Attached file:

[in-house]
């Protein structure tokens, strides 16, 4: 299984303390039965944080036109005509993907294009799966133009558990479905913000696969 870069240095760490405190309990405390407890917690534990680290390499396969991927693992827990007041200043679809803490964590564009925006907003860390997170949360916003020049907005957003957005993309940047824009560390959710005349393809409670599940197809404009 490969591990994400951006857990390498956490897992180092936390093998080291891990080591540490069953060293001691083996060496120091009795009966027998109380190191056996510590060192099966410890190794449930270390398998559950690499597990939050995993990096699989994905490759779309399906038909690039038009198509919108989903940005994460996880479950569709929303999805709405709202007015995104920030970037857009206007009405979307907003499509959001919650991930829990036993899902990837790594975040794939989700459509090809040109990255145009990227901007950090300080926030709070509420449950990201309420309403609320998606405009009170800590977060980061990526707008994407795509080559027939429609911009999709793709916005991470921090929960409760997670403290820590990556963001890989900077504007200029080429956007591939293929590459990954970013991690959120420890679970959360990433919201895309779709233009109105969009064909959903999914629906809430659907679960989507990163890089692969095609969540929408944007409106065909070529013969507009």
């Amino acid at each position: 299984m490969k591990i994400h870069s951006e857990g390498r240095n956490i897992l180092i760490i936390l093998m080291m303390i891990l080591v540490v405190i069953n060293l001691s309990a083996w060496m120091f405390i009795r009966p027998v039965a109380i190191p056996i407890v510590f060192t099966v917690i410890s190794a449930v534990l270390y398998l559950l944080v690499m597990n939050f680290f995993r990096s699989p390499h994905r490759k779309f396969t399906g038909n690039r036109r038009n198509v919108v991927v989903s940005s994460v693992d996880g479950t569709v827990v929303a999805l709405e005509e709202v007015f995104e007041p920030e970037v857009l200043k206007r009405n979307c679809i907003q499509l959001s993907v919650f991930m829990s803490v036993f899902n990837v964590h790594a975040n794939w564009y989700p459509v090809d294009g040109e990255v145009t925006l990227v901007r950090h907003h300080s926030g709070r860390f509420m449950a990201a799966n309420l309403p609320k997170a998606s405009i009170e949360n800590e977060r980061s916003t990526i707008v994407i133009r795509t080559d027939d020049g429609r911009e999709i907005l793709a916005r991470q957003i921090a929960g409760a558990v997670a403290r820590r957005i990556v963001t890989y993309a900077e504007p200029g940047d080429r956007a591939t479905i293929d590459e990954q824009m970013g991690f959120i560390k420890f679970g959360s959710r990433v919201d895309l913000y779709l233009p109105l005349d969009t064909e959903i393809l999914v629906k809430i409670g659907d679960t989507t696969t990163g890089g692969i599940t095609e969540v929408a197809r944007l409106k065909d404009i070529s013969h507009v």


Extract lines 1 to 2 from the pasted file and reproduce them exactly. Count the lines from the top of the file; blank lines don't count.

[in-house]
């Protein structure tokens, strides 16, 4: 299984303390039965944080036109005509993907294009799966133009558990479905913000696969 870069240095760490405190309990405390407890917690534990680290390499396969991927693992827990007041200043679809803490964590564009925006907003860390997170949360916003020049907005957003957005993309940047824009560390959710005349393809409670599940197809404009 490969591990994400951006857990390498956490897992180092936390093998080291891990080591540490069953060293001691083996060496120091009795009966027998109380190191056996510590060192099966410890190794449930270390398998559950690499597990939050995993990096699989994905490759779309399906038909690039038009198509919108989903940005994460996880479950569709929303999805709405709202007015995104920030970037857009206007009405979307907003499509959001919650991930829990036993899902990837790594975040794939989700459509090809040109990255145009990227901007950090300080926030709070509420449950990201309420309403609320998606405009009170800590977060980061990526707008994407795509080559027939429609911009999709793709916005991470921090929960409760997670403290820590990556963001890989900077504007200029080429956007591939293929590459990954970013991690959120420890679970959360990433919201895309779709233009109105969009064909959903999914629906809430659907679960989507990163890089692969095609969540929408944007409106065909070529013969507009």